By Mariam Irfan
We are living at a time where an 11-year-old primary school pupil was referred to the government’s counter-radicalisation programme for simply saying he would “give alms to the oppressed.” The teacher interpreted this as “give arms to the oppressed” and made the Prevent referral. Rather than questioning her own interpretation, she chose to draw on the basic Islamophobic stereotypes to legitimise such racial profiling, which led her to conflate a genuine desire to help those less fortunate with susceptibility to extremism.
Faced with this reality, many unions and human rights groups have long called for the revision or dismissal of the Prevent duty. This case, in combination with many similar ones, provides a clear picture to support critics claims.
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What is the Prevent Duty?
Prevent is one strand of the government’s counter-terrorism strategy, known as ‘CONTEST’, which concerns itself with preventing the ‘radicalisation’ of individuals towards ‘extremism.’ First introduced in 2006, with the aim of targeting the “pre-criminal space”, later versions have broadened the focus and expanded its operational scope. The most shocking of these revisions was in 2015 when the Counterterrorism and Security Act placed Prevent on a legal basis for specified authorities, including schools and universities – this was known as the Prevent Duty. For the first time, Prevent was put on a statutory basis, imposing an obligation on public bodies to raise concerns about individuals who seem radicalised. In other words, Prevent has turned our teachers, health care workers and ordinary citizens into amateur spies for the state, embedding the work of security services across all of society.
The Prevent Duty is implemented primarily through local authorities and the police. Individuals considered at risk of being radicalised are referred. Specified authorities, such as teachers, are expected to make referrals, (although this process can be initiated by anyone) according to a prescribed criteria of vulnerabilities outlined by the government. Once referred, individuals are assessed by coordinators and if necessary, they are placed on a de-radicalisation programme prepared by local Channel panels.
On paper, this may seem acceptable and maybe even necessary. We can all agree that the events of 9/11, the 7/7 bombings and even recent terrorist attacks like the storming of the US Capitol Building, should never have happened and must be prevented at all costs. But is the Prevent Duty the right way to go about this?
Considering Prevent emerged in a climate of mass paranoia, it has internalised an Islamophobic definition of ‘extremism’. Experts, including MI5’s own Behavioural Science Unit, have unanimously concluded that there is no single driver of radicalisation, instead, it is a multi-faceted and complex issue. But Muslim communities are still being disproportionately targeted. Even though there is clear evidence to suggest that Far Right Extremism has been on the rise in recent years, proponents of Prevent seem to only consider suicidal Islamic jihadists as a threat.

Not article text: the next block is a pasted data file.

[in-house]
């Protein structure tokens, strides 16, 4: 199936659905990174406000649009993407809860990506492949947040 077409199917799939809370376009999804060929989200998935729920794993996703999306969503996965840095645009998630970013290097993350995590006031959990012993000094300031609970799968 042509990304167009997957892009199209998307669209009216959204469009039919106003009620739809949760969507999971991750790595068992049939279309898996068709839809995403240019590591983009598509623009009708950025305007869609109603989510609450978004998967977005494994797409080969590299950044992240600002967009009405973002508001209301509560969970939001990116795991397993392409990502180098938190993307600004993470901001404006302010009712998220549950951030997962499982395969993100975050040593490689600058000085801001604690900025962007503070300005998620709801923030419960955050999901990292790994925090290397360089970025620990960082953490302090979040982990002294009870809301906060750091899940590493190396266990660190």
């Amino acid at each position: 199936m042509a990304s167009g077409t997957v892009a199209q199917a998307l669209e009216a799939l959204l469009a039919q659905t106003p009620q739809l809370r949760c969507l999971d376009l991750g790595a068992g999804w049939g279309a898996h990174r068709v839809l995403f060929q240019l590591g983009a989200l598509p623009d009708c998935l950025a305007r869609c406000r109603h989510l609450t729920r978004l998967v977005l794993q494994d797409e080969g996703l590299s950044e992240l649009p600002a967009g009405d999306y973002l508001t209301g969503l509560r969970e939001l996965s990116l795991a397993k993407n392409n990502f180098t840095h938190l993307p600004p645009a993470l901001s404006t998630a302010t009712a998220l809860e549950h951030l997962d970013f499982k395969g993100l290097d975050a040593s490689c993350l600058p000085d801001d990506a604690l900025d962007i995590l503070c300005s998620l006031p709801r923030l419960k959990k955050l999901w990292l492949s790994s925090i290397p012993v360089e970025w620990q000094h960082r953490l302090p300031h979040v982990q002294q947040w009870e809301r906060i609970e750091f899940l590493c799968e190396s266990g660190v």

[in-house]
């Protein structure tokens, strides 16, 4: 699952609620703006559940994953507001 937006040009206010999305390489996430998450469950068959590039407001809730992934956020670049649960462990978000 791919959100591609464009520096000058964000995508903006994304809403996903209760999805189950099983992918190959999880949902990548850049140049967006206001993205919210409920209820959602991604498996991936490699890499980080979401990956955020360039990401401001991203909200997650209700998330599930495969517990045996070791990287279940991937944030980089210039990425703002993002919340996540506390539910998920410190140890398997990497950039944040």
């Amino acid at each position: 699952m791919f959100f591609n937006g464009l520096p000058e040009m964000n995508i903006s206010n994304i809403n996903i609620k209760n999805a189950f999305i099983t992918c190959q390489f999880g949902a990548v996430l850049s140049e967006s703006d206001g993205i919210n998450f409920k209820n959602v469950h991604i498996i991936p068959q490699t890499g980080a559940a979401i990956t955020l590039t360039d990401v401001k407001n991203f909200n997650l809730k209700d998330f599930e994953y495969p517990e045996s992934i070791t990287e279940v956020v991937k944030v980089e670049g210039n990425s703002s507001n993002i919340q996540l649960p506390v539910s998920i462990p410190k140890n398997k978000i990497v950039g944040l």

Not only is such a narrow definition of extremism ineffective, but it also alienates many Muslim communities and makes them feel like second class citizens in a society that claims to be inclusive. An investigation by NUS in 2017 found that one third of Muslim students felt negatively affected by Prevent on Campus and 43% of them felt they were unable to express themselves from fear of being referred to Prevent. When religious terms like “Alhamdulillah” are enough to raise suspicion of a two-year-old child, then there is no wonder that Muslim communities feel alienated by this policy.
In essence, Prevent works on the faulty idea that casting a net of suspicion over the entire Muslim community might eventually pick up a few worthy of intervention, even if this means alienating many in the process.
However, Prevent doesn’t just thrive off of Islamophobic stereotypes, it also uses it as an instrument to yield state power. The government now has the power to brand more beliefs and causes as ‘extremism’, even when to most they fall short of criminality. This particularly includes pro-Palestinian activism. The NGO, CAGE, recently reported that an increasing number of school children were being referred to Prevent for discussing the latest Israeli action in Sheikh Jarrah and Gaza in their schools or classrooms. Many even took to social media platforms, such as Twitter, to reveal the systemic ways they were being silenced for showing solidarity to Palestinians. Prevent has become a political tool to suppress criticism of the government’s foreign policy, and many politically active Muslim’s students are being targeted.
Essentially, Prevent has created a surveillance culture in our spaces of learning and beyond. School teachers, healthcare workers and ordinary citizens have been placed on the ideological frontlines for combating terrorism, with a shoddy criteria of extremism. The Prevent duty does not attempt to accurately define extremism, make referrals based on sufficient evidence or work to dismantle Islamophobic stereotypes in our society; instead, it inserts a climate of suspicion and fear into our society. The Prevent duty must be scrapped.
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